Billabong held its annual meeting on November 22. Back in August, I reported on Billabong’s results for the year ended June 30. Here’s the link to that article. The headline numbers then (all numbers in Australian dollars) were revenue from continuing operations of $1.10 billion and a net loss after tax of $23.7 million. I started that article with these points which seem just as relevant now as they did then.
There are four things I want you to recognize:
- This is a tough turnaround. They are doing the right things, they are making progress and we’re starting to see results. But it is complex and all-encompassing and, I hypothesize based on my own turnaround experience, taking longer than CEO Neil Fiske thought it would take when he took the job. Someday, I hope to have the chance to ask him about that.
- The economy and business environment sucks pretty much worldwide. Industry CEO’s are putting it perhaps a bit more eloquently than I just did, but they are all saying the same thing. And they are right.
- All the actions Billabong is taking are mostly the same things other industry brands are doing. Billabong has an advantage in being a relatively large company. However, they are still selling product which it is hard to argue is fundamentally “better” or “different” than that of their competitors.
- Product differentiation for Billabong and most industry companies is based on branding. In today’s environment, thoughtful and cautious distribution is a critical component of branding. As I’ve written to the point where you’re probably tired of hearing it, that implies a focus on the bottom, rather than the top, line. That’s fine for a private company, but harder for a public one.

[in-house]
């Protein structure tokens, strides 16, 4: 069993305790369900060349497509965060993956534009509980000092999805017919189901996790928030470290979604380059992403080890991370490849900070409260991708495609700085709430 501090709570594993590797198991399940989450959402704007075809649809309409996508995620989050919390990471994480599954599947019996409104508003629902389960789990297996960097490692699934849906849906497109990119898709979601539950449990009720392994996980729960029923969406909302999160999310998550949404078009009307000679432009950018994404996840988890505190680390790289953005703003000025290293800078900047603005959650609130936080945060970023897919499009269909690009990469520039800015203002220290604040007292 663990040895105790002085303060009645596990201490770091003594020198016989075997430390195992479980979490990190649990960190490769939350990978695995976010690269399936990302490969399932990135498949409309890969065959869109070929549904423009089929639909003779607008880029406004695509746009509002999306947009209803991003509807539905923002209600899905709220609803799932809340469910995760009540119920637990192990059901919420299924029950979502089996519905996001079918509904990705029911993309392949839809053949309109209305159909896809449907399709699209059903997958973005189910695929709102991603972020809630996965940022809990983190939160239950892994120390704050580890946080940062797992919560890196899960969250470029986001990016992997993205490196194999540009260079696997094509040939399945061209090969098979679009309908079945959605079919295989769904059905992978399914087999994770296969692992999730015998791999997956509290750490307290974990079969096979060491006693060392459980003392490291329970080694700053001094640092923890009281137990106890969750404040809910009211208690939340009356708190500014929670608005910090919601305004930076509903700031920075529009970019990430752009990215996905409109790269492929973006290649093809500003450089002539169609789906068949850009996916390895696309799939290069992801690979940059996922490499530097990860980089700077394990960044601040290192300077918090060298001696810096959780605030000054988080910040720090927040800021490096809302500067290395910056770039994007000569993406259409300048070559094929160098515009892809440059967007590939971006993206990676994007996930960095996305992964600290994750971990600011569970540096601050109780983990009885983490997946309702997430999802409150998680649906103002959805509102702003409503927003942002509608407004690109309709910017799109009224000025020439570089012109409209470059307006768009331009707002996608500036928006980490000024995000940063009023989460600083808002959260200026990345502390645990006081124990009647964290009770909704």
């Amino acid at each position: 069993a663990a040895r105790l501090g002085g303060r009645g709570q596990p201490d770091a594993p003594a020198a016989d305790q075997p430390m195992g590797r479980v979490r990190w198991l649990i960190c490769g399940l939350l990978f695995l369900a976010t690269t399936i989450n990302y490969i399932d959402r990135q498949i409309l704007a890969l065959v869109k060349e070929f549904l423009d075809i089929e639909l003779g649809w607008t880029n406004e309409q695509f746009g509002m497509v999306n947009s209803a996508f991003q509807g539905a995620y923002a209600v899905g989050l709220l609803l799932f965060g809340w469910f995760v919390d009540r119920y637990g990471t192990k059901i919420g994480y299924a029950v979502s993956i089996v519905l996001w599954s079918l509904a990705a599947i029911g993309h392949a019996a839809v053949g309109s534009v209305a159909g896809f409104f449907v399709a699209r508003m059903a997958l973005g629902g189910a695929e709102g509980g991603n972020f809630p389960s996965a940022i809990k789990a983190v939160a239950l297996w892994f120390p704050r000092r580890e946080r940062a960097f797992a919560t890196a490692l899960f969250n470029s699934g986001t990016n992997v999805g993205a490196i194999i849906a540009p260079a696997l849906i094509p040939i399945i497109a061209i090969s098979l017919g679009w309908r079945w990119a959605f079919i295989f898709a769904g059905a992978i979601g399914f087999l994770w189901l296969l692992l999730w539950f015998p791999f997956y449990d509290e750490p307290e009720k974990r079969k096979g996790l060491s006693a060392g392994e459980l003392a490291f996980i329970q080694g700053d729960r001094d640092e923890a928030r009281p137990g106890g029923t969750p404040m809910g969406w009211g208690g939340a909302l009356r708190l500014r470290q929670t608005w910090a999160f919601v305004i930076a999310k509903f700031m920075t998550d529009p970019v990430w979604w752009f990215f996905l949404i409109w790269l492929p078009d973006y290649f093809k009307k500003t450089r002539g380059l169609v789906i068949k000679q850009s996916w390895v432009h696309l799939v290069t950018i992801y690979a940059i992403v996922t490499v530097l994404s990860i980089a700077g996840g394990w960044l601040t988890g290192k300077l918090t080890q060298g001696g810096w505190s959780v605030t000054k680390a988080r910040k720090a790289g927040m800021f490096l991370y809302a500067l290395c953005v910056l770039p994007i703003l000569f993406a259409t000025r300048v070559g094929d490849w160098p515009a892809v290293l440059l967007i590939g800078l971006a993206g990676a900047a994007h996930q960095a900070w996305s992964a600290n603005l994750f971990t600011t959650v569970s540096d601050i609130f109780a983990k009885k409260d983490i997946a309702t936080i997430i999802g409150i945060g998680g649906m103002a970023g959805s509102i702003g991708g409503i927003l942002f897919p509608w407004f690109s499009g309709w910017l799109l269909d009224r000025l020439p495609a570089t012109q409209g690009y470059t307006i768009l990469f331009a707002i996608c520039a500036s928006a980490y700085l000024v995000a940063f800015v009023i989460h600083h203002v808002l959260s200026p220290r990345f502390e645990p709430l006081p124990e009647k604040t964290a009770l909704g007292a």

Those are the high points and apparently, they haven’t changed based on what Chairman Ian Pollard and CEO Neil Fiske said at the meeting. However, there were some nuggets of information that came out of those presentations.
Chairman Ian Pollard informed the audience they are “…reviewing a number of our smaller brands, including Tigerlily, VonZipper and Excel, with a view to possible sales that will pay down debt and continue to simplify our portfolio. Shareholders can be assured that unless we get full value for these high-quality brands we will hold them and look to grow them.”
Regular readers aren’t surprised to see this, as I’ve been predicting sales of more brands for quite a while. I take Ian’s statement that they won’t sell unless they get “full value” as a negotiating position for discussions which I imagine are already underway. Keeping and trying to grow these brands would be contrary to the big three strategy Neil’s been pursuing since he came in and to their financial capabilities. Remember, the plan has been to finance marketing programs (focused on the big three) through expense reductions and operating efficiencies.
Should they sell those three brands they would be left with Billabong, RVCA, Element, Honolua Surf, Kustom, and Palmer Surf. Note that Ian’s language doesn’t exclude selling any brands other than the big three.
Ian goes on to note that Billabong continues “…to consider the refinancing of our debt.” But to do that, he continues, “…we need to see improvements in our profit and cashflow.” Selling brands and reducing debt would be a move in that direction.
Before turning over the meeting to Neil, Ian tells us, “…we have had a soft start to the first half of this fiscal year but with encouraging signs coming from the US and the emerging benefits of our project agenda, and assuming a reasonably stable trading and currency environment we expect full year EBITDA before significant items and assuming no divestments to be in the range of AU$60 to $65 million.”